AMG Giro Turntable, 9W2 'Arm, and Teatro Moving-Coil Cartridge

Chip Off the Old Block

Equipment report
AMG 9W2,
AMG Giro,
AMG Teatro
AMG Giro Turntable, 9W2 'Arm, and Teatro Moving-Coil Cartridge

In and of itself this may not be a big deal, but this and one other operational quirk (which I’ll get to shortly) made my wife—who has plenty of experience using the gear in our house—shy away from playing records on the Giro.

Based on AMG’s 12J2 (as in 12") arm found in the Viella, the Giro’s 9W2 is a 9" unit (scaled to the Giro’s smaller footprint) that employs the same dual-pivot bearing design of the 12J2. AMG describes this unusual bearing as being akin to helicopter rotors, which use large spring-steel wires to keep their rotors precisely aligned. When scaled way down to Barbie doll size for use in a tonearm, the pair of steel wires used here allows for fine azimuth adjustment “while eliminating bearing play. The horizontal axle is a hardened tool-steel needle roller bearing.” As with the ’table itself, the sleek black ’arm tube is machined from aircraft-grade aluminum that’s been anodized to reduce resonance, and the 9W2 is internally wired with the same multi-stranded high-purity copper found in the 12J2. Magnetic anti-skating, and the ability to adjust VTA during play, round out the design—the latter is made easier via a built-in bubble level, a touch I’d happily see employed in more tonearm designs.

Finally, before we get to the way the thing actually sounds, the $2750 Teatro moving-coil cartridge ($2200 if bought with the turntable/’arm) “represents the cumulative work of the AMG design team and an international group of manufacturers.” A two-piece titanium body is said to provide outstanding rigidity with scant weight, and the shape was conceived to “minimize resonance and reflected energy.” The Teatro’s coils are wound with Ohno cast mono-crystal high-purity oxygen-free copper wire; neodymium magnets are employed, and the solid boron cantilever is fitted with a line-contact stylus.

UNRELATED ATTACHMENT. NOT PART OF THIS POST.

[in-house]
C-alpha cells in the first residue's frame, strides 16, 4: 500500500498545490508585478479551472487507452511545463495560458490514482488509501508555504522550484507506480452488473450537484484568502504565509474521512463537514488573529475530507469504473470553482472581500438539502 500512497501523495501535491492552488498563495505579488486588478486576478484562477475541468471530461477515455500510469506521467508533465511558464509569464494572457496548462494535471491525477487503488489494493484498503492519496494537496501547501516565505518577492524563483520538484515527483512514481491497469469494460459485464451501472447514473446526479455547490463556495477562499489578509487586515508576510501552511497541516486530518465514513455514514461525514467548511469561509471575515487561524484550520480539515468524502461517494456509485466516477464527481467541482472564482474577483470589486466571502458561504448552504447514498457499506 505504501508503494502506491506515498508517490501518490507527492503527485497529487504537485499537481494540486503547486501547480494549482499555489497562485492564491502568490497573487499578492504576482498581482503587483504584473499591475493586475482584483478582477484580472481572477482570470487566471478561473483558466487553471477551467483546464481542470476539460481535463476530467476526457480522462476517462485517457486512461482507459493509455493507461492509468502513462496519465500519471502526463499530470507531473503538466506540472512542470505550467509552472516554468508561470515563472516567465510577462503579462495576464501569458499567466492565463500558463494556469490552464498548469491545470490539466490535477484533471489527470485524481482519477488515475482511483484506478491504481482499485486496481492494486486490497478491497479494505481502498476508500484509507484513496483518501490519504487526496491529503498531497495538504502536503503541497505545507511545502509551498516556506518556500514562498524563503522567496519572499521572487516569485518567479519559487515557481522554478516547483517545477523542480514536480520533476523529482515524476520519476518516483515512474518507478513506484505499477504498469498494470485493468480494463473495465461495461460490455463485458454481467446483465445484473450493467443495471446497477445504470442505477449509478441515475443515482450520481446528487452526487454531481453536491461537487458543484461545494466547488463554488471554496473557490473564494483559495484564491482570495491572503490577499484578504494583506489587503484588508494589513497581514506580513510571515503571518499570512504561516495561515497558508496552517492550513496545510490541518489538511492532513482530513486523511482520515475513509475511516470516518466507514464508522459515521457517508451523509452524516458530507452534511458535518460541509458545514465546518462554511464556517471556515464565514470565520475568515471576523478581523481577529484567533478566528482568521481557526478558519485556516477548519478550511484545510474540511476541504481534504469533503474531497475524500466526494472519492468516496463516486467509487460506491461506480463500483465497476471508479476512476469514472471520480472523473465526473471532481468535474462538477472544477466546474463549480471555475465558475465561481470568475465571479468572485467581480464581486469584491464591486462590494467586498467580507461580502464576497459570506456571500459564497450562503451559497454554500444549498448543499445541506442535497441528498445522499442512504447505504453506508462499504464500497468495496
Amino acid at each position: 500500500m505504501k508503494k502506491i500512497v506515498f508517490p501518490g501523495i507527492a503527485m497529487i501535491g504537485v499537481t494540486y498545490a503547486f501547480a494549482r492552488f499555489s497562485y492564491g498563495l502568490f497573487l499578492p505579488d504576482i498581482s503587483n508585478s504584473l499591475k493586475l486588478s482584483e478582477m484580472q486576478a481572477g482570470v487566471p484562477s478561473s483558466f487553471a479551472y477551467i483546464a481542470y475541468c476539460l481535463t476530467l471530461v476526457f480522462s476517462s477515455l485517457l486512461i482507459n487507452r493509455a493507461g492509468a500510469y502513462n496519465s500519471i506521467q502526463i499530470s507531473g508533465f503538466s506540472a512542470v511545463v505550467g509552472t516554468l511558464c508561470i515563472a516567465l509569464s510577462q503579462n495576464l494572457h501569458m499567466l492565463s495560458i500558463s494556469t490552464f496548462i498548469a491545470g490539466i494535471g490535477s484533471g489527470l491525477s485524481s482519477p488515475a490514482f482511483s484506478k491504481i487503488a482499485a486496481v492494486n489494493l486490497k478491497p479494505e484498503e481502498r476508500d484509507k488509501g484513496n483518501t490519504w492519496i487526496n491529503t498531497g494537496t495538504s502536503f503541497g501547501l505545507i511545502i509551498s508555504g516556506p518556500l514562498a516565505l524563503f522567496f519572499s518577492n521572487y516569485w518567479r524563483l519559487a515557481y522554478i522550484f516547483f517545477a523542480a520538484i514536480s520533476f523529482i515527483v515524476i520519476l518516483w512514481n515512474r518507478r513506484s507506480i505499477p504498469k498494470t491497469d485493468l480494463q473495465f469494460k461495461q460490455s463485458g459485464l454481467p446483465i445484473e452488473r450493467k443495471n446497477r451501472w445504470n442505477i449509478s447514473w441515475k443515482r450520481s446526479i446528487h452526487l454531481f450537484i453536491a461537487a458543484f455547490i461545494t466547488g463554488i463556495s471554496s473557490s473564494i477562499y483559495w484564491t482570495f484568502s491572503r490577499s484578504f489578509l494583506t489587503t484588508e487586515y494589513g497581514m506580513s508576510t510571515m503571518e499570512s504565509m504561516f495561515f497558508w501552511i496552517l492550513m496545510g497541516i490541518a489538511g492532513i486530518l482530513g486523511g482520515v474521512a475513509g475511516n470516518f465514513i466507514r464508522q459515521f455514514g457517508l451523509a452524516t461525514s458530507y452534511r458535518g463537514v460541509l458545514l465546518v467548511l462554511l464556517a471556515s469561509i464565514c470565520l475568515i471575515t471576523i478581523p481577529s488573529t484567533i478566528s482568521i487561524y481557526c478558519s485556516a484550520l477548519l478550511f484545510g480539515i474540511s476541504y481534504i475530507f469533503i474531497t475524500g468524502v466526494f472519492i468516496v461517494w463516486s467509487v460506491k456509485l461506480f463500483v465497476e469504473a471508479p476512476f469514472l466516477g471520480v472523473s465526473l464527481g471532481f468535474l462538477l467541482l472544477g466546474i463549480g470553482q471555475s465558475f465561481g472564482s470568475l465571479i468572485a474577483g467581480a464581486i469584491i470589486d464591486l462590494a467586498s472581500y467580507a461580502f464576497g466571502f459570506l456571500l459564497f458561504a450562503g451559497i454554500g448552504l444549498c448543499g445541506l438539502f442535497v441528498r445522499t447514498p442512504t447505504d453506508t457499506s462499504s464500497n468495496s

Here is another example where the notion of spouse-friendliness is unlikely to apply to the Giro, at least as configured for this review. The reason being that I found the Teatro to be unusually sensitive to dust accumulation on the stylus’ tip. Now, it is possible that my environment was a cause here, though I’ve never experienced this before, but on a few occasions if even the tiniest dust bunny formed around the stylus the cartridge would rather alarmingly scoot across the grooves to the run-out vinyl. Yikes! The first time this occurred I double-checked all ’arm settings to be sure they were correct (they were, and the ’table was set up by a Musical Surroundings employee), and thereafter became even more hyper-diligent about stylus hygiene. But unfortunately, this incident made my wife even less inclined to play LPs on the Giro.

I mentioned above Jonathan Valin’s impression that the Viella sounds “real.” And of course, by that I take him—and his sonic descriptions—as meaning that that design sounds less artificial, less hi-fi-ish, and more like the absolute sound, than do most other ’tables.

It’s also the case, I would suggest, that what sounds “real” is not a fixed notion—like those ridiculous 100-point wine score cards—but something more variable, on a sliding scale. And I would hope that most of the gear selected as worthy of being written about in these pages offers some glimmer of what authentic live music sounds like, even if it’s but a fleeting illusion. The trick is how frequently and for how long can a component pull off this illusionist’s feat?

One thing that helps tremendously with this magic trick, and I would say the one area in which today’s finest components continue to excel, is a low noise floor. And the Giro does indeed have a very low noise floor, attributable to the stability and precision of the design.

Not only does the lack of groove noise allow the Giro to reveal with remarkable ease the nuanced tones, textures, and subtle dynamic shading of the guitar strums, violin trills and pizzicato plucks, and various percussive blips and bops that emerge at the start of Gerhard’s Libra, Gemini, Leo [Decca], but it does so with a notable sense of precision placement in which the instruments emerge from the stage with a natural sense of layered depth, air, and bloom that brings them a thrilling sense of life.